I am MAD! Following is an email I sent to the Cobb County School Commissioner and the principal of my childrens' middle school, then on to the editorial page of the Atlanta Journal-Constition - my first letter to the editor EVER.
Dear Dr. Sanderson and Principal:
I am the parent of two children at a middle school in Cobb County.
I writing to express my extreme disappointment that my children will not get to participate in the live, national broadcast of President Obama's speech to school children next week. Their opportunity to hear the speech in school, with their peers and teachers available for discussion, seems to me an excellent chance for our children to participate in civil, public discourse as practice for one day becoming responsible citizens of our country.
Based on the rhetoric flying around the social media sites, I believe this decision was based on a few loud, panicked parents who somehow got the idea that this was going to be an "indoctrination" message from the White House. Unless you know of some new technology to make children behave (and if so, can I use it to get additional help around the house?) and/or influence their parents' behavior, this is clearly a lot of sound and fury about what should be a special event that brings all Americans together for discussion. Instead, it has become some sort of "mental safety" issue and completely without merit.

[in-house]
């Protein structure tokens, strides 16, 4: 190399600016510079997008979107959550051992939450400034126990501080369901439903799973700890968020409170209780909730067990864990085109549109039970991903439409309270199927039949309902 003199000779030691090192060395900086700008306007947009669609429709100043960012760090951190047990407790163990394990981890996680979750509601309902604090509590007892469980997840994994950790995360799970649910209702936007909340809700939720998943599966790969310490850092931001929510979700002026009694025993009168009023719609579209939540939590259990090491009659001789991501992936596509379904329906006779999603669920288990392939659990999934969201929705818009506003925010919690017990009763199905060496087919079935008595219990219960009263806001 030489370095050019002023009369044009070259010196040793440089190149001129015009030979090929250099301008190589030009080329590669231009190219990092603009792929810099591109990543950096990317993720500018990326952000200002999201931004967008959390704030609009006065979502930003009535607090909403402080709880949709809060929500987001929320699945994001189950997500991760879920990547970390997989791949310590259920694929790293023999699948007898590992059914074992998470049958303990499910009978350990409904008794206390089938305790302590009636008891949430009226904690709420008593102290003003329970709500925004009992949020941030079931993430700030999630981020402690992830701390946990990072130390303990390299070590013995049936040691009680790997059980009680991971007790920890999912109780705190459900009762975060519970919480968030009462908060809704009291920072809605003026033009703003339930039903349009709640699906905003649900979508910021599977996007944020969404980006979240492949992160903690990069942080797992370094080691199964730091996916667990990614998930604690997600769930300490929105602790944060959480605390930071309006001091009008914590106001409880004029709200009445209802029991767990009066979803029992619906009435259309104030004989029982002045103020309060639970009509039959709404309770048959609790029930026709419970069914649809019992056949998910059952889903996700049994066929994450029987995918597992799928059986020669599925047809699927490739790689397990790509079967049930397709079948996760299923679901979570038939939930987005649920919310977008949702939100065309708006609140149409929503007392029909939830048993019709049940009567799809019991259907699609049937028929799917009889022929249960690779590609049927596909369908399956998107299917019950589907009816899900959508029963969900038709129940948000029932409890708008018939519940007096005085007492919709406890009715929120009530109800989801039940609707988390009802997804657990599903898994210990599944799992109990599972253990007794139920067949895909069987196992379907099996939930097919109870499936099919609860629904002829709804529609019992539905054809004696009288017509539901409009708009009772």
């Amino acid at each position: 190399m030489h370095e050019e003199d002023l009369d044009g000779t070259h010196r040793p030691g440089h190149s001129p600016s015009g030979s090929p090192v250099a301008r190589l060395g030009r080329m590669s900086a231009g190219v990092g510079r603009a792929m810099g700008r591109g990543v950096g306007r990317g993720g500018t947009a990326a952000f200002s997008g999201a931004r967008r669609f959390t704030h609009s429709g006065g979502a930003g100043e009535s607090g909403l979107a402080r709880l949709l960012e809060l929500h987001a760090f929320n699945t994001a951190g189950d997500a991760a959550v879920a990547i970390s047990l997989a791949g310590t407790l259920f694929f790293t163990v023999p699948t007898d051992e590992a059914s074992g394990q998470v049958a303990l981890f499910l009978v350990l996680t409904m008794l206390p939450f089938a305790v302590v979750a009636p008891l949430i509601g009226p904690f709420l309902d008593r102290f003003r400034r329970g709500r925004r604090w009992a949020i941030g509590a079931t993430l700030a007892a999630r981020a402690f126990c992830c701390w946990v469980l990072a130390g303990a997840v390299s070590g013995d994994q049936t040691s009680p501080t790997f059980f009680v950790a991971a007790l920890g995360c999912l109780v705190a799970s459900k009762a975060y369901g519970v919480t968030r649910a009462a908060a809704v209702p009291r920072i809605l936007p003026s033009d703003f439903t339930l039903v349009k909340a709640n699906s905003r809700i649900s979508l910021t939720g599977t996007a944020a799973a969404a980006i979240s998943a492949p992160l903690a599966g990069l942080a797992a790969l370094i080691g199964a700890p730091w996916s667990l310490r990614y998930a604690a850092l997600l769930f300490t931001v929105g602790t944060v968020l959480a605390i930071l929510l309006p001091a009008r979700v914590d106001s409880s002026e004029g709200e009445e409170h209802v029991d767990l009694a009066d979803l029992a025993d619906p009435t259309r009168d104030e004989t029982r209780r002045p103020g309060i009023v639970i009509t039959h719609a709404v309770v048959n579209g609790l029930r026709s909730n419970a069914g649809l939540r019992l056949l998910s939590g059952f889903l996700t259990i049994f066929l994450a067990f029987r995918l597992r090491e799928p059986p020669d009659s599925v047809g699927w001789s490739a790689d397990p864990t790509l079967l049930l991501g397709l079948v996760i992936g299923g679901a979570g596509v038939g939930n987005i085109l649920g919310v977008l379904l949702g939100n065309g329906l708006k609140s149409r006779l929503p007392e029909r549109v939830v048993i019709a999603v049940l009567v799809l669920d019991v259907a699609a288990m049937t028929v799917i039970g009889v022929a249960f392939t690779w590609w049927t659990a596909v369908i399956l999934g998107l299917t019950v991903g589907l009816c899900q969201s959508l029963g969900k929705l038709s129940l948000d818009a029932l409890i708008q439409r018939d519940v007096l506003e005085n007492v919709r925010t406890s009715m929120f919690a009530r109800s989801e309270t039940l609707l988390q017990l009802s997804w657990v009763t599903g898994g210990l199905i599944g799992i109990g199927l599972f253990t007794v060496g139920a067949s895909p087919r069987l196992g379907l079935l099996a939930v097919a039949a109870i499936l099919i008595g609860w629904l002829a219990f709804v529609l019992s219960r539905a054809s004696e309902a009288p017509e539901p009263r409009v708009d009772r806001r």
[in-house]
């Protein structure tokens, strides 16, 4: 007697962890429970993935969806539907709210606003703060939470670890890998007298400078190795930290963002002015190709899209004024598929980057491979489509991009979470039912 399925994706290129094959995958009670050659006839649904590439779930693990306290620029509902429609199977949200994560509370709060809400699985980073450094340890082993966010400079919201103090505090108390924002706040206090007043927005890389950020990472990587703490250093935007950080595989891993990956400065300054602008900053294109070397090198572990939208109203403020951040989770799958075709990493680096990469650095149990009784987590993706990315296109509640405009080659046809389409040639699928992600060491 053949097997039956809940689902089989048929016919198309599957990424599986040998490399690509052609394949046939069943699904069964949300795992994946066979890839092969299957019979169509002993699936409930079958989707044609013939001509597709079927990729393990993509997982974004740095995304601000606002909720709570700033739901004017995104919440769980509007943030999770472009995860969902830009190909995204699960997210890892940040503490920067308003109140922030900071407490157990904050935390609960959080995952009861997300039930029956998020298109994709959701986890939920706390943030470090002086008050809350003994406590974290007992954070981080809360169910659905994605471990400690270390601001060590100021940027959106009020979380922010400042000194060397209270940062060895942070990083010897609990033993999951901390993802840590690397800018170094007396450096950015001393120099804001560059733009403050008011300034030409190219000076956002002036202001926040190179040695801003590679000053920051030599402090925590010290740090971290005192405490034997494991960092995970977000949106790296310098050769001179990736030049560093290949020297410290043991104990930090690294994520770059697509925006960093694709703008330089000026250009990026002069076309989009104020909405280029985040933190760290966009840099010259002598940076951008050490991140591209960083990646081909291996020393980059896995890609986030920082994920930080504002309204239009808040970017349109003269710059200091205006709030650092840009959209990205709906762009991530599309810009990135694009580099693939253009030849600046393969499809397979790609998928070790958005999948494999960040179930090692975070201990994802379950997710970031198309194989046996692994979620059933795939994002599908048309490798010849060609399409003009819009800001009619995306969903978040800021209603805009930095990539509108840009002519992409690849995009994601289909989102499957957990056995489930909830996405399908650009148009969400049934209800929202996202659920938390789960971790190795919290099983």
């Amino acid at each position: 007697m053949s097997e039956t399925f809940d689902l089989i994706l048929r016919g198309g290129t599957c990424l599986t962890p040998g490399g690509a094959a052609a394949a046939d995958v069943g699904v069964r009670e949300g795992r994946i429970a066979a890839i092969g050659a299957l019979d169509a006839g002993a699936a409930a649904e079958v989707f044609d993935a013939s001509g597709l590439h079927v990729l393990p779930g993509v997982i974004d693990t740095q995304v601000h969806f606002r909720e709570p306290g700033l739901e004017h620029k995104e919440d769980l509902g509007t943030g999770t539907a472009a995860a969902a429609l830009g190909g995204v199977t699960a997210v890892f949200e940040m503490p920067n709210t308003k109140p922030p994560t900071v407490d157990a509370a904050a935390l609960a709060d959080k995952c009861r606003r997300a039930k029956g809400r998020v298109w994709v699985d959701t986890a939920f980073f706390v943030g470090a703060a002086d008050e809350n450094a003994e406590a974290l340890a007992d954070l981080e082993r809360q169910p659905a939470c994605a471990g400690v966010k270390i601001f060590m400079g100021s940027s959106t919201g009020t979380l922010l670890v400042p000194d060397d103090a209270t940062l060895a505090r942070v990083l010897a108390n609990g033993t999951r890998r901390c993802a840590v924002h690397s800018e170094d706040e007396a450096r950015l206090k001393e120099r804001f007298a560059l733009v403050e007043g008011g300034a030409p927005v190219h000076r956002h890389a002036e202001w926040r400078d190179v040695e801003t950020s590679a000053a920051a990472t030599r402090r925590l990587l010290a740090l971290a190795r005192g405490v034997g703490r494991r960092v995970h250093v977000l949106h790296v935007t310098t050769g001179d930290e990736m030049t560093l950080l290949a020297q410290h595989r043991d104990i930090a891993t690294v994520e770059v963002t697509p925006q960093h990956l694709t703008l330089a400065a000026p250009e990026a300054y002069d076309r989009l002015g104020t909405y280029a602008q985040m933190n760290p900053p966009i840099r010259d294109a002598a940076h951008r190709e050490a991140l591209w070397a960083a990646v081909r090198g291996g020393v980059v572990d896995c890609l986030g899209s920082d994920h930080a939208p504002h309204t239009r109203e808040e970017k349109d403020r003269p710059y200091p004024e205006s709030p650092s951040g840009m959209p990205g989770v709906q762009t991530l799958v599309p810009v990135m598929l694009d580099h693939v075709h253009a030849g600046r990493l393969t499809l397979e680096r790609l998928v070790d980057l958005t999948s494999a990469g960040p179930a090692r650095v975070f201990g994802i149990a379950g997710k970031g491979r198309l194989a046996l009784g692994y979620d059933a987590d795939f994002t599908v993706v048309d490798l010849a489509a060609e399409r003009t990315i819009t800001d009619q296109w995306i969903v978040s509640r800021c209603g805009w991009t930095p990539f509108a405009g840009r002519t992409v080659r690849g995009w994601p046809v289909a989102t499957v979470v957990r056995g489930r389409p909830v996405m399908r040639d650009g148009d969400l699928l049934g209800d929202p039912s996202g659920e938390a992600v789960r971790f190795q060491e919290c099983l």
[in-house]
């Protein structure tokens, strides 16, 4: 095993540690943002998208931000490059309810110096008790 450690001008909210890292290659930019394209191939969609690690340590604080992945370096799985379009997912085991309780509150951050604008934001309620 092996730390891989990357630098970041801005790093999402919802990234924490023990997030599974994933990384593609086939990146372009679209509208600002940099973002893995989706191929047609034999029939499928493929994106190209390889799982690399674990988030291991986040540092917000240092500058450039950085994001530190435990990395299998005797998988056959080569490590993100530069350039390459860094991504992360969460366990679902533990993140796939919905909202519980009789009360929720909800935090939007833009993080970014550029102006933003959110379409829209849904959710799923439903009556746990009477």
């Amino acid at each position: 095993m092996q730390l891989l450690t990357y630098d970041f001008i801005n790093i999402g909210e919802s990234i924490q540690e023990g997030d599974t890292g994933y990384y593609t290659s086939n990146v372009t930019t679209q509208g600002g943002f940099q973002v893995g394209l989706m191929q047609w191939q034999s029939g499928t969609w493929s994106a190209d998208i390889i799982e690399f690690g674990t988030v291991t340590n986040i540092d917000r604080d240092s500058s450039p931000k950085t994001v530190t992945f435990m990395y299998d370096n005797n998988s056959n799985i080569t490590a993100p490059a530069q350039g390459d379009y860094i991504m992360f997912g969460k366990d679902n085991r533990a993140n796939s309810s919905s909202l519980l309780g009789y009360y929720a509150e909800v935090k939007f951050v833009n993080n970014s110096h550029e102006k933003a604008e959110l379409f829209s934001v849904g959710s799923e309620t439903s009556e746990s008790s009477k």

This level of irrational rhetoric did not surround any of the Inaugurations that my children watched in school in previous years, nor national addresses from Presidents Bush and Reagan in the past. When 9/11 happened, the children watched or discussed this issue in school as well - as appropriate to their ages - and there was no question about "opting out" about discussing this important event.
Will this be a new trend, that if a small, vocal group does not want their children to hear about a period of our national history, or some aspect of math or language arts, that the parents can "opt out" of it for their children? The answer is, yes, they can choose not to participate in the public schools by making other arrangements for schooling. For the rest of us, who participate in the schools by sending our children to the schools and participating as parents and citizens of Cobb County, this is a failure of leadership and thoughtful consideration for the education and welfare of all our children.